Swipe
Orphaned at a young age, Fortunato Chelleri (1690-1757) was raised by his uncle Francesco Bazzani, the kapellmeister at Piacenza Cathedral, who taught him organ, harpsichord and composition. He rose to prominence first in Italy as a composer of opera seria but also wrote oratorios, cantatas, orchestral music, chamber music and keyboard music during his time as kapellmeister at W├╝rzburg, a post he took in 1724. Unfortunately the majority of his work has been lost. The "6 Sonate di Galanteria" performed on this album were written in the early 1720s, a time when a new compositional style known as the galant was taking hold. (This was a departure from the baroque, with much less emphasis on polyphony and a preference for accompanied melody, making it a forerunner of the Classical period to come.) The 6 Sonate reflect this style with their typical alternation of slow and fast movements and monothematic, binary structure. Some of the movements are based on dance rhythms, including many minuets and some French-style allemandes. In the latter, Chelleri meticulously notates the "swing" or dotted rhythms that would have been implied, unwritten, according to the French notes in├ęgales practice of the time, which suggests that Chelleri wanted to write in a way that players outside the French harpsichord tradition could understand. He therefore represents a synthesis of French, German and (the less well-known) Italian harpsichord music of his era in one composer who channelled all the compositional features he absorbed, embellished and reworked during his training in Europe in the early 18th century into the emerging galant style. This album was recorded on a Franco-Flemish two-manual harpsichord built by Michael Johnson in 2006, a copy of a 1637 Ruckers instrument, tuned at a pitch of a=415 in the Kirnberger III temperament, a common choice for mid-18th-century keyboard music.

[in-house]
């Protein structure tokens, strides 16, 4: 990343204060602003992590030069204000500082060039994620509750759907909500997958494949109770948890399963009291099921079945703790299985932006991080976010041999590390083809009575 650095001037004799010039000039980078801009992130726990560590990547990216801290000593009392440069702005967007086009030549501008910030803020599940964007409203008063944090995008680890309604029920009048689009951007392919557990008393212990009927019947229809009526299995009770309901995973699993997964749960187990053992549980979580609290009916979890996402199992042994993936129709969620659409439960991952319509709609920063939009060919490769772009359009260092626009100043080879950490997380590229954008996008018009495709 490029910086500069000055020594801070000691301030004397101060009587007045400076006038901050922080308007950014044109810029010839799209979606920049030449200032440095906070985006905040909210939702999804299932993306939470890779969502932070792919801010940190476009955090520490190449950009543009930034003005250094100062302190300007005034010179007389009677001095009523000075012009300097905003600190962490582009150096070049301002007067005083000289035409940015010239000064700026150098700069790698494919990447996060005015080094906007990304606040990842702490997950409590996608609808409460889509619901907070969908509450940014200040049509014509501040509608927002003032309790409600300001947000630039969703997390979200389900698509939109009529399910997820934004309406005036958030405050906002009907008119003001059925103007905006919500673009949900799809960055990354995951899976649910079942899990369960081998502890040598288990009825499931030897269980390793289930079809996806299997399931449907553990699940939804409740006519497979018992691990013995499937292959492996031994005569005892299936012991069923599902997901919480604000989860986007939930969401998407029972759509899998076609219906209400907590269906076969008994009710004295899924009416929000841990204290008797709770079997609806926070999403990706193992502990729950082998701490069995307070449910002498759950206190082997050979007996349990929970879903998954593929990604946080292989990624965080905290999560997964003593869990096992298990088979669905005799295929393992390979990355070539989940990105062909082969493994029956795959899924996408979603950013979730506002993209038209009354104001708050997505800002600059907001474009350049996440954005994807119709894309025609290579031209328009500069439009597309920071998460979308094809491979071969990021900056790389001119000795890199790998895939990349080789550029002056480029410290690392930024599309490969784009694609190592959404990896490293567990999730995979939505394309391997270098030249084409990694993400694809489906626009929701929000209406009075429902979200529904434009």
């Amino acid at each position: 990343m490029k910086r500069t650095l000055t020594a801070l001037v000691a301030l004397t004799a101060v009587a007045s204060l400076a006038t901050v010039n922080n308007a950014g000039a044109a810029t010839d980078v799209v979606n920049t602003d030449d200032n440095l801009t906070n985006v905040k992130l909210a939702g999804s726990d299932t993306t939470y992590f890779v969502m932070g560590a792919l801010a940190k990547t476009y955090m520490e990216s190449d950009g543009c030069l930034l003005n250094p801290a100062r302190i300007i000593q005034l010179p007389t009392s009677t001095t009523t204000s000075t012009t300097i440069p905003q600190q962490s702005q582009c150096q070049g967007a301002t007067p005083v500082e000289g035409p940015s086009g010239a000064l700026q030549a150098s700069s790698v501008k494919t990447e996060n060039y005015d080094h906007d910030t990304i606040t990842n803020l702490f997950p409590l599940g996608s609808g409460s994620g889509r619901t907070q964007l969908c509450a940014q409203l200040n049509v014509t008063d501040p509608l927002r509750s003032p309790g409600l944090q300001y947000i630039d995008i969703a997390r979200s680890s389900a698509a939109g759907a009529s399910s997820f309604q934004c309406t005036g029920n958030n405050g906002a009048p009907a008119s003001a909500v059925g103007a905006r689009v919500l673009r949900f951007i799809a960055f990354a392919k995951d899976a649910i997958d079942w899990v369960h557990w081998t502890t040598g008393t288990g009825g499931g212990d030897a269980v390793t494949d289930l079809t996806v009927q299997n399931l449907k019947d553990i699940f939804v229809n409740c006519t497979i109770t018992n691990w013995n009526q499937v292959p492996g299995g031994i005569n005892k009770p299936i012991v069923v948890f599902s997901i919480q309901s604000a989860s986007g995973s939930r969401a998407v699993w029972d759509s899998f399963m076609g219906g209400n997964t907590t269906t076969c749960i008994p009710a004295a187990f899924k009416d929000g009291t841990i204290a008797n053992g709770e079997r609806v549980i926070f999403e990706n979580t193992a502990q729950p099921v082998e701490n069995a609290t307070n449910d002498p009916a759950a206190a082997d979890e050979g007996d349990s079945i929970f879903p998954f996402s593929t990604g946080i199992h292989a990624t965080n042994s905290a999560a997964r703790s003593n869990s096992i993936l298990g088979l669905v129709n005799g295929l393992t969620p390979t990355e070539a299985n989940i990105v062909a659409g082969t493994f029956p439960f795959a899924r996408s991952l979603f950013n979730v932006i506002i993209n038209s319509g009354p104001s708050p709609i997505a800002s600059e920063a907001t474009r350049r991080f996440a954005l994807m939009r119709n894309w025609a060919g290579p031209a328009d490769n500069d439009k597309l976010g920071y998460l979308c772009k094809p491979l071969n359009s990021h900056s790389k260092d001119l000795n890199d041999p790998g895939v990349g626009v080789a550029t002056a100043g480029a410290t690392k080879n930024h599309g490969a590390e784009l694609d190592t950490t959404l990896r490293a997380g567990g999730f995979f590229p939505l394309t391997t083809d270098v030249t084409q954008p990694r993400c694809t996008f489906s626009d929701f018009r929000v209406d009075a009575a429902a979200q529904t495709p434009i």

Orphaned at a young age, Fortunato Chelleri (1690-1757) was raised by his uncle Francesco Bazzani, the kapellmeister at Piacenza Cathedral, who taught him organ, harpsichord and composition. He rose to prominence first in Italy as a composer of opera seria but also wrote oratorios, cantatas, orchestral music, chamber music and keyboard music during his time as kapellmeister at W├╝rzburg, a post he took in 1724. Unfortunately the majority of his work has been lost. The "6 Sonate di Galanteria" performed on this album were written in the early 1720s, a time when a new compositional style known as the galant was taking hold. (This was a departure from the baroque, with much less emphasis on polyphony and a preference for accompanied melody, making it a forerunner of the Classical period to come.) The 6 Sonate reflect this style with their typical alternation of slow and fast movements and monothematic, binary structure. Some of the movements are based on dance rhythms, including many minuets and some French-style allemandes. In the latter, Chelleri meticulously notates the "swing" or dotted rhythms that would have been implied, unwritten, according to the French notes in├ęgales practice of the time, which suggests that Chelleri wanted to write in a way that players outside the French harpsichord tradition could understand. He therefore represents a synthesis of French, German and (the less well-known) Italian harpsichord music of his era in one composer who channelled all the compositional features he absorbed, embellished and reworked during his training in Europe in the early 18th century into the emerging galant style. This album was recorded on a Franco-Flemish two-manual harpsichord built by Michael Johnson in 2006, a copy of a 1637 Ruckers instrument, tuned at a pitch of a=415 in the Kirnberger III temperament, a common choice for mid-18th-century keyboard music.